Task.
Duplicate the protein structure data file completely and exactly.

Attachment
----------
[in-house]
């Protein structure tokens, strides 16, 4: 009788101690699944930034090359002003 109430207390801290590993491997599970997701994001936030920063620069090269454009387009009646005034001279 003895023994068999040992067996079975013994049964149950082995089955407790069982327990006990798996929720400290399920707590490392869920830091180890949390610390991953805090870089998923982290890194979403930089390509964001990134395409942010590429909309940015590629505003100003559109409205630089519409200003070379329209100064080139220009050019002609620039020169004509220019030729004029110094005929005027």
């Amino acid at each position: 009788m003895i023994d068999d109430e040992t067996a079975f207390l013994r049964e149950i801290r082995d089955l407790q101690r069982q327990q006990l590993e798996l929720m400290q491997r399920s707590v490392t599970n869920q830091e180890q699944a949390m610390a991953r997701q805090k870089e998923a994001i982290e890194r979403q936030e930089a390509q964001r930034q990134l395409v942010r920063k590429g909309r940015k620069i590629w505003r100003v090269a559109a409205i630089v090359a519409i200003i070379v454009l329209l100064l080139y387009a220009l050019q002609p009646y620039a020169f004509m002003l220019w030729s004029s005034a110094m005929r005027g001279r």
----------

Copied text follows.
[in-house]
């Protein structure tokens, strides 16, 4: 009788101690699944930034090359002003 109430207390801290590993491997599970997701994001936030920063620069090269454009387009009646005034001279 003895023994068999040992067996079975013994049964149950082995089955407790069982327990006990798996929720400290399920707590490392869920830091180890949390610390991953805090870089998923982290890194979403930089390509964001990134395409942010590429909309940015590629505003100003559109409205630089519409200003070379329209100064080139220009050019002609620039020169004509220019030729004029110094005929005027």
């Amino acid at each position: 009788m003895i023994d068999d109430e040992t067996a079975f207390l013994r049964e149950i801290r082995d089955l407790q101690r069982q327990q006990l590993e798996l929720m400290q491997r399920s707590v490392t599970n869920q830091e180890q699944a949390m610390a991953r997701q805090k870089e998923a994001i982290e890194r979403q936030e930089a390509q964001r930034q990134l395409v942010r920063k590429g909309r940015k620069i590629w505003r100003v090269a559109a409205i630089v090359a519409i200003i070379v454009l329209l100064l080139y387009a220009l050019q002609p009646y620039a020169f004509m002003l220019w030729s004029s005034a110094m005929r005027g001279r």